This finding may be attributed to knee pain, reduction of muscle strength and endurance, proprioception disorders, Quadriceps Femoris atrophy as well as fear of falling (2, 11, 16, 18, 23, 26, 27, 29, 31, 32). Also reverse correlations were revealed between buckling and the score of total WOMAC scores as well as WOMAC pain and function subscales in the study. This means the scores of the questionnaire and its subscales declined in the patient with buckling history, which was confirmed by the previous findings of Felson et al (2), Schmitt et al (7), Nguyen et al(9) , and Sharma et al (10). KOA symptoms such as pain, effusion, muscle weakness, function disability and joint instability were among the most common factors effective in reducing WOMAC questionnaire score. The most important limitations of this study were its low sample size especially male samples, lack of sufficient studies in Iran and the world to compare the results and also failure to check all risk factors associated with the knee buckling.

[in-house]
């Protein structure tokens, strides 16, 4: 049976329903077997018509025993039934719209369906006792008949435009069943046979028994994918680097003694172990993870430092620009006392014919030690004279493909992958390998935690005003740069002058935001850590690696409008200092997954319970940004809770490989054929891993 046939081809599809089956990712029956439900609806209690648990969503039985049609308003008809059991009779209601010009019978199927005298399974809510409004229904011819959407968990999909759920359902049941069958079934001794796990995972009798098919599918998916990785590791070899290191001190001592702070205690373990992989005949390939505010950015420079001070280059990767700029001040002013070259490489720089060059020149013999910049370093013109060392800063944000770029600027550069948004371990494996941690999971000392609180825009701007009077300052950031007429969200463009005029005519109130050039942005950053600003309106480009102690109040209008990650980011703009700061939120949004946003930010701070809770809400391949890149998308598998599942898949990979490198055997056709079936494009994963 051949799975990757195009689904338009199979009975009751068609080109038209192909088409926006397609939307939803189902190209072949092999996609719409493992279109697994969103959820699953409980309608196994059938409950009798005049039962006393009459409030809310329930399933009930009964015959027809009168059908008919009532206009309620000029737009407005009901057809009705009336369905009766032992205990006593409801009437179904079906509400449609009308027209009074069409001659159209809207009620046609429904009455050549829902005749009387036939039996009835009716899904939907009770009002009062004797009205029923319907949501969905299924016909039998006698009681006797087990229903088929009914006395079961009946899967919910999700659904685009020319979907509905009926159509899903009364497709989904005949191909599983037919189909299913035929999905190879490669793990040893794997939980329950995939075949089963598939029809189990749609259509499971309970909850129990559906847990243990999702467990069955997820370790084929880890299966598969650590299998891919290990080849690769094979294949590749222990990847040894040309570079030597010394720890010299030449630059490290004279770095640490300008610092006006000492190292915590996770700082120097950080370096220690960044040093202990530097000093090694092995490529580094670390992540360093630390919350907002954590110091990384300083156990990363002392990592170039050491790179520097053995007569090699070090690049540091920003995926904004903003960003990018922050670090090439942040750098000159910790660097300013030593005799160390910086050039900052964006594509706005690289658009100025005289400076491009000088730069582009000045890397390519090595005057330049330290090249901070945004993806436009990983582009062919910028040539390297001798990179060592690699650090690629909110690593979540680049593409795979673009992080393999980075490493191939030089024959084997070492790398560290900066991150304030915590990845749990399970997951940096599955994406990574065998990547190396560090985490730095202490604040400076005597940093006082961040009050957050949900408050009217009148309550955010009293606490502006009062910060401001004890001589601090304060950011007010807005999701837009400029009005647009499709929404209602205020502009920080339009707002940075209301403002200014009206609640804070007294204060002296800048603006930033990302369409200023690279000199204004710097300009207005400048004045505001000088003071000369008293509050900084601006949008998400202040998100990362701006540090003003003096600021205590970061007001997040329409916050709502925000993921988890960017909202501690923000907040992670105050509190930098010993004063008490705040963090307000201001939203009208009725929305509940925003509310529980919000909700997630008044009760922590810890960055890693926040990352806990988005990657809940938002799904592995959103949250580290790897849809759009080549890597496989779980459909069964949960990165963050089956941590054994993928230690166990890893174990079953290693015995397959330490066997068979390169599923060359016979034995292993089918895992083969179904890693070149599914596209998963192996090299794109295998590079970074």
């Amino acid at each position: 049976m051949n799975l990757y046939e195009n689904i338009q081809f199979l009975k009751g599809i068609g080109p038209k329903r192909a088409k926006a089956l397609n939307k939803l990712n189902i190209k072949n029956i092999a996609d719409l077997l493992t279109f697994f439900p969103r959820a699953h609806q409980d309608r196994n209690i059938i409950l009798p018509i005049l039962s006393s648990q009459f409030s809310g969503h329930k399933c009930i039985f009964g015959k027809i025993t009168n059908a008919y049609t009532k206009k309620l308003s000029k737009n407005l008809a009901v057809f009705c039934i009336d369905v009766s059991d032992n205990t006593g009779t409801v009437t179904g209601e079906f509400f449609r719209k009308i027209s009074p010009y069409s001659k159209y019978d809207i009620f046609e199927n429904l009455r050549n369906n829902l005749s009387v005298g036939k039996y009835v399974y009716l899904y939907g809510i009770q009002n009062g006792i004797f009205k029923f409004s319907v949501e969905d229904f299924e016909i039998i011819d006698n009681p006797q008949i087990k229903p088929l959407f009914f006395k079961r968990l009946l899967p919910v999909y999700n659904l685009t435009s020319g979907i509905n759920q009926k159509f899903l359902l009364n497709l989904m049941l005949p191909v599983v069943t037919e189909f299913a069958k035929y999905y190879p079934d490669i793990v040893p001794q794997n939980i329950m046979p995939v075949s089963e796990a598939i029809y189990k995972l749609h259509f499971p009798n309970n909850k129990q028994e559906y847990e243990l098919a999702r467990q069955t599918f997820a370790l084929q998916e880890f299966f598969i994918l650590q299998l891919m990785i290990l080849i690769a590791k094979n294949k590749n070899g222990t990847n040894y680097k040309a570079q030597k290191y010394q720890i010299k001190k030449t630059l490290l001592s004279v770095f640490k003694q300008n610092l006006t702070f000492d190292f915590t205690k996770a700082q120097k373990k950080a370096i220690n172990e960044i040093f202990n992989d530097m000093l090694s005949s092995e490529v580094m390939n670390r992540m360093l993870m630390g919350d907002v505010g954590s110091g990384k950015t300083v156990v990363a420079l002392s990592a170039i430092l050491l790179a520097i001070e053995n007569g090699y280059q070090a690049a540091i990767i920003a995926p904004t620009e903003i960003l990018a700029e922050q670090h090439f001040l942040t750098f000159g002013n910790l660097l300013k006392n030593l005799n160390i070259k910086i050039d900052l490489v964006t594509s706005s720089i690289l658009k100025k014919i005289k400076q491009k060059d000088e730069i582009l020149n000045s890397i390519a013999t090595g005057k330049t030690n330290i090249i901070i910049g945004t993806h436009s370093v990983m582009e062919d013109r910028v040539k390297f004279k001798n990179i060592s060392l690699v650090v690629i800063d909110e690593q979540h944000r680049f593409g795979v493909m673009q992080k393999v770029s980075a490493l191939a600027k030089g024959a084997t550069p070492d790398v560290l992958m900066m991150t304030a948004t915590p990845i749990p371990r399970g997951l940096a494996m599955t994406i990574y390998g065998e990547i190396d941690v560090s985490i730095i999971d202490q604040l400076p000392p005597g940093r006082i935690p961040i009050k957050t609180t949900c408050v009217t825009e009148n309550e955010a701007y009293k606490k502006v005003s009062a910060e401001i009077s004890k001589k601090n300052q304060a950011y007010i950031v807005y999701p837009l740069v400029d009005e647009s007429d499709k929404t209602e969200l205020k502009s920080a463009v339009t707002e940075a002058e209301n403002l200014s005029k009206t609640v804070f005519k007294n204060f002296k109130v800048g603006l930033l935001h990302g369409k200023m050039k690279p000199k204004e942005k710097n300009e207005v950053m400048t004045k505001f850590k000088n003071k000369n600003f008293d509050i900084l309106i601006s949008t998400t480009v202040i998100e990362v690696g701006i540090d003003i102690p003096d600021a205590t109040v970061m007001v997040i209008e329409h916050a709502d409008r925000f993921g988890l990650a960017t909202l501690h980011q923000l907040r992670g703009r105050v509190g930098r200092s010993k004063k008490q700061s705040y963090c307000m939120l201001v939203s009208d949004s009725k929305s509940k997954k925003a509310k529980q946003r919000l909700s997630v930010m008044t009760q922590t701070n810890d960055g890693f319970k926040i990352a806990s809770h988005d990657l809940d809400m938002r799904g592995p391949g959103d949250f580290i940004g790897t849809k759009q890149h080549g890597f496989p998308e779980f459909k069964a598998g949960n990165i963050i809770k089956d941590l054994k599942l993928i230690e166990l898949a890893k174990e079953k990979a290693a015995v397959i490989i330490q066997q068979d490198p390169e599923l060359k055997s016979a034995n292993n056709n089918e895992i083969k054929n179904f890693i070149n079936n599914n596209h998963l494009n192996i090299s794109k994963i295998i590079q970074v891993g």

Therefore, conducting similar studies with higher sample sizes, considering other factors related to the knee giving way, studying the knee buckling in athletes with secondary KOA and …could promote our knowledge in this field. The findings demonstrated a 33.67% prevalence of knee buckling in the patients with KOA. There was also significant differences in VAS, functional tests results and the score of the WOMAC questionnaire and its subscale between the patients with and without history of knee buckling. Furthermore, there was a significant and positive correlation between knee buckling and female gender, history of KOA, and the fall in the patients.